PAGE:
Guest Blogs

“If You Get Out of That Bed One More Time…”

…well, chances are you might have ADHD. And if you have ADHD, you might want a cup of water. Or a Kleenex. Or to talk about what Ava did at lunch. Here is how we limit the stalling tactics, practice patience, and even get a little sleep at our house.

It’s after 9pm on a school night. Bedtime was over an hour ago, but Jasmine has just gotten out of her bed for the infinity-th time. “If you get out of that bed one more time, you’re gonna be in trouble,” I say. I’m not angry, just firm. Nevertheless, she starts to cry.

“But I can’t find my bathrobe!” she says.

I know this child: this has nothing to do with any bathrobe, just like the time before when it had nothing to do with being thirsty, or the time before when she wanted to know what the school cafeteria was serving for lunch tomorrow, or the time before…She just can’t settle down. So I take her hand and walk her back to her bed. “But I don’t want to go to bed,” she sobs.

[Free Download: Sound Sleep Solutions for Kids with ADHD]

I place her in the bed, and when I move the sheets to tuck her in I see her bathrobe at the foot of the bed. “Your robe is right here,” I tell her. But she continues to sob. Rather than soothe her, which I’ve learned only prolongs bedtime, I kiss her forehead, tell her “Good night,” and walk out. Then I sit down on the living room couch where I can hear her faintly calm down, and I wait to see if she’ll go to sleep or come back out and fixate on some other stall tactic.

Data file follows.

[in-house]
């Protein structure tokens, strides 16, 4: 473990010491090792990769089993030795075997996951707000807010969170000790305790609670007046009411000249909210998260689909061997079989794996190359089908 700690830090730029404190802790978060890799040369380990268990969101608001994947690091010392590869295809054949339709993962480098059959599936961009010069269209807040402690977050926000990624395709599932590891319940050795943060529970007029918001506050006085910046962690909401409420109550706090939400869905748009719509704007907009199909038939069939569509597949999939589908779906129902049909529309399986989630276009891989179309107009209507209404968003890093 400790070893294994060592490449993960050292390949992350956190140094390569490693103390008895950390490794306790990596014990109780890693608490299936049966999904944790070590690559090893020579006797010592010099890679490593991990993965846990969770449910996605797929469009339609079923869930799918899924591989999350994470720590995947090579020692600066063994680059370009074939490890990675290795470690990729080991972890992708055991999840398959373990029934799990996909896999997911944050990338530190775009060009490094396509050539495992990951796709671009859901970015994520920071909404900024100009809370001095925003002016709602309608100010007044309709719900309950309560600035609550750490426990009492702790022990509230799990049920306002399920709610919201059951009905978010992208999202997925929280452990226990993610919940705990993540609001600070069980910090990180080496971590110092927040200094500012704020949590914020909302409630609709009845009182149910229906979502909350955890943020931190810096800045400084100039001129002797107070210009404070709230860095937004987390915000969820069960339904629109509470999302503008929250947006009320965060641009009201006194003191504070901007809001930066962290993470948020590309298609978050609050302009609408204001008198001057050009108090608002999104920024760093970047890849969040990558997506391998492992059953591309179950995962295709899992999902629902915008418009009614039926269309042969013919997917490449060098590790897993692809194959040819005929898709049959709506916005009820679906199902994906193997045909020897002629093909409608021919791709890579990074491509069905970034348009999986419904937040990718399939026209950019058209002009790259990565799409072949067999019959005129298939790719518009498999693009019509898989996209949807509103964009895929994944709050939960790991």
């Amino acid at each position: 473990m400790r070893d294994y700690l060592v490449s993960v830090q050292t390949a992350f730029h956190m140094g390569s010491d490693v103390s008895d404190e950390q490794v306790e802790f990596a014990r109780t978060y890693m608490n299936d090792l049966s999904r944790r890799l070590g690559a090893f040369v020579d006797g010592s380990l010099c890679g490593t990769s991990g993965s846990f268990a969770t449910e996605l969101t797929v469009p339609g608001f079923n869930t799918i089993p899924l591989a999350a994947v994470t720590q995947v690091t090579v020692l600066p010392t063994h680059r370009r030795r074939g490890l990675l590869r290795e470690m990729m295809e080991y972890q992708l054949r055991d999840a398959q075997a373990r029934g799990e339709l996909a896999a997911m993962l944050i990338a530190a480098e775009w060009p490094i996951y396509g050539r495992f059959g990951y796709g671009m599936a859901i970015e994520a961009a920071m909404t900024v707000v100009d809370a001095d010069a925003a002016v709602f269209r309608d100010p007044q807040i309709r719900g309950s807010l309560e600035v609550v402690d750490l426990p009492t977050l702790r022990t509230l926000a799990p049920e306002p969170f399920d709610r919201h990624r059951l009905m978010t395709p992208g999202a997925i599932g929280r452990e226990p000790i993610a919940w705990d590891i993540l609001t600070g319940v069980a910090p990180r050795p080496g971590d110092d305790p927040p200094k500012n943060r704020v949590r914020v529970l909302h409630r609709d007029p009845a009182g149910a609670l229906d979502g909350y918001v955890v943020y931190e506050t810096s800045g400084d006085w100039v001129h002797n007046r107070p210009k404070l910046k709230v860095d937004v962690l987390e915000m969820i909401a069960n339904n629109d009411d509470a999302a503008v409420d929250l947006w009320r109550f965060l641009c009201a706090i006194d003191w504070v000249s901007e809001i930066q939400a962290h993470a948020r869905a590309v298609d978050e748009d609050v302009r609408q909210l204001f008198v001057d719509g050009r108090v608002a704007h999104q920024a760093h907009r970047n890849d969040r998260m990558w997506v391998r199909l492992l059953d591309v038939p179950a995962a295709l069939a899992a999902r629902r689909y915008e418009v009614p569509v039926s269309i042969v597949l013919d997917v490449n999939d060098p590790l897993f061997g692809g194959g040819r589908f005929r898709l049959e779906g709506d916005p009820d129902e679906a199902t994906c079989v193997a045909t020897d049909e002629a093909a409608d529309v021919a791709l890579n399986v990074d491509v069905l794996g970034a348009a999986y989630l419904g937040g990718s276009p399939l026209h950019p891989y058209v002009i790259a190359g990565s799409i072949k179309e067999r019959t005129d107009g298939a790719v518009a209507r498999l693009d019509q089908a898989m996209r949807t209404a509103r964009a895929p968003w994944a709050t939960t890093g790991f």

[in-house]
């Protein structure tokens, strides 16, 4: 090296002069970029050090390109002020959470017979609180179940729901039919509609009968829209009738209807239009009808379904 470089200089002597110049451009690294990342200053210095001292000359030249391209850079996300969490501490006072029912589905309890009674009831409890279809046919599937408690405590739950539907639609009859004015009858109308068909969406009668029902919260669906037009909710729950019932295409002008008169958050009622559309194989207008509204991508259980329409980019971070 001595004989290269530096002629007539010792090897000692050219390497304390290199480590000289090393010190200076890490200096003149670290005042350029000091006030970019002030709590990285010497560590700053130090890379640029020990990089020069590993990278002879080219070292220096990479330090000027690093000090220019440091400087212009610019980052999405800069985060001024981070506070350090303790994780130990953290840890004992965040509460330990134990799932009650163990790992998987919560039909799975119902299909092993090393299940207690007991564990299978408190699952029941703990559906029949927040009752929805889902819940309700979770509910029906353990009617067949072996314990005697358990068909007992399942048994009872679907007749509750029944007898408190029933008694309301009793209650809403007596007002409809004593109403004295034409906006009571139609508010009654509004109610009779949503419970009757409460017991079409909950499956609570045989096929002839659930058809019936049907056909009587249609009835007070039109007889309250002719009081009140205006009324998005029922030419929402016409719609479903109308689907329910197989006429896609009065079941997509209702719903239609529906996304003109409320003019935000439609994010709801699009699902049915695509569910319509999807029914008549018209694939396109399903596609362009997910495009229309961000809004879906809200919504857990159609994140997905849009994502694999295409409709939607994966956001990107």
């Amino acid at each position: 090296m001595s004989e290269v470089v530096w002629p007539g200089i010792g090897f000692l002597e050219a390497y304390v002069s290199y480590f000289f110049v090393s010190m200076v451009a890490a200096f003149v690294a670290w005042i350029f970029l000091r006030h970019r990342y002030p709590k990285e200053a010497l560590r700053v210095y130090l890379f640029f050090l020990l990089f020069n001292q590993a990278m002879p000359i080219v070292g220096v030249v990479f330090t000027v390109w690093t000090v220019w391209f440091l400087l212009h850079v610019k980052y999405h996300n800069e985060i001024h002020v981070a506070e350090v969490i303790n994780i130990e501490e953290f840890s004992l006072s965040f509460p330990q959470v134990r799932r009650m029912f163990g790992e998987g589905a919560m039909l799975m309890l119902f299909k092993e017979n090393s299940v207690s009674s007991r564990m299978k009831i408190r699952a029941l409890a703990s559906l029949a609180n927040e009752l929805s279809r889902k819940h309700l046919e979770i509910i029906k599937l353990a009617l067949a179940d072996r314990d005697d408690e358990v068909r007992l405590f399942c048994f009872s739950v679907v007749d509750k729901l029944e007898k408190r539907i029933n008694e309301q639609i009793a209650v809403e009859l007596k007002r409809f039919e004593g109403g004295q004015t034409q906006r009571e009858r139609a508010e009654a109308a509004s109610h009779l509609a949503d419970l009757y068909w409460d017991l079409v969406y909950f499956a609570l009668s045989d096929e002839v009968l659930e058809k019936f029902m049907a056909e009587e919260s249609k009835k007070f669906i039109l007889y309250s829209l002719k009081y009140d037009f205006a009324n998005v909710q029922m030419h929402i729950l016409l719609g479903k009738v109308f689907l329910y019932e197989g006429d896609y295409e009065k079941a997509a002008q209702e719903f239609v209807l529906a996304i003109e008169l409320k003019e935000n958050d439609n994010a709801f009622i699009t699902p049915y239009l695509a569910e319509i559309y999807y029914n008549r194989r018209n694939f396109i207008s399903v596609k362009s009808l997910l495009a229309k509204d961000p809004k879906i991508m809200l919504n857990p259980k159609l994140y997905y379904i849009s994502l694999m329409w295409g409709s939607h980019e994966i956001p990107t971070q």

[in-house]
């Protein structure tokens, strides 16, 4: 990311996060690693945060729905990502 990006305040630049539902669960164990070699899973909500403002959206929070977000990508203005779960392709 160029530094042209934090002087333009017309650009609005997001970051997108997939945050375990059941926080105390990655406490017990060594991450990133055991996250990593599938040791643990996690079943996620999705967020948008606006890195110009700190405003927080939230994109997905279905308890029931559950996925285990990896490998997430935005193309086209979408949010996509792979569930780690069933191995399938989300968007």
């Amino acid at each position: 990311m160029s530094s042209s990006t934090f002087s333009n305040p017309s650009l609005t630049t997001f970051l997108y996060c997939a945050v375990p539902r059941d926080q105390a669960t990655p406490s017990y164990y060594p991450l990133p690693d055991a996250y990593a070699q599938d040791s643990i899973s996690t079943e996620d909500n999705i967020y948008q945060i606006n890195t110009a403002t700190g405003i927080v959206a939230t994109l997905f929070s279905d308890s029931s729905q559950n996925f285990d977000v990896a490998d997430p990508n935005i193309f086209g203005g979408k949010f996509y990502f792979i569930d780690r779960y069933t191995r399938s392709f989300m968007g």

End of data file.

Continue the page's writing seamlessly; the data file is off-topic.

Laurie showed me a meme one time that said, “I tucked my kids in last night and said ‘See you in the morning.’ And then we laughed and laughed. We saw them ten more times before sunrise.” This is a perfect example of bedtime for my two hyperactive ones. Settling them down at night is a Process with a Capital “P.” Through some trial and error, we’ve come up with a few family rules that make bedtime run a bit more smoothly:

  1. No TV one hour before bedtime. This rule has been a life saver. They pitch holy heck when we turn off the TV regardless, so why not do it in the evening rather than at night when we then have to settle them down to sleep?
  2. Spend that hour before bed doing soothing activities like reading, playing games, or just talking.
  3. Listen to music and audiobooks. Each of my kids has his or her own boombox in their room, as well as a stack of CDs and audiobooks.
  4. Practice patience and understanding around ADHD. The kids don’t choose to be hyperactive, mostly. We’ve learned that their inability to calm down isn’t necessarily defiance. When they get out of their bed several times with something on their minds, sometimes it’s best to just hear them out. They’re not going to get over it, so telling them to do so doesn’t help them settle down and go to sleep.

As I sit on the couch and contemplate what’s worked in the past, Jasmine comes back out of her room. She has a smirk on her face.

“Yes?” I say.

“Um,” she says. She thinks for a moment, then she starts biting a fingernail, which means she hadn’t thought up an excuse ahead of time.

[ADDitude-Approved Sleep Strategies for Children with ADHD]

I kiss her forehead again. “Go get in your bed,” I say, “And I will come check on you in a few minutes.”

“Um, ok,” she says.

A few minutes later, I go into her room and find her fast asleep. I look at my phone, and the clock reads 9:30 pm. I cover her with a blanket, sit back down on the couch, and restart my show. I need some downtime to recharge, because 6 am will be here shortly and this child always, always hits the ground running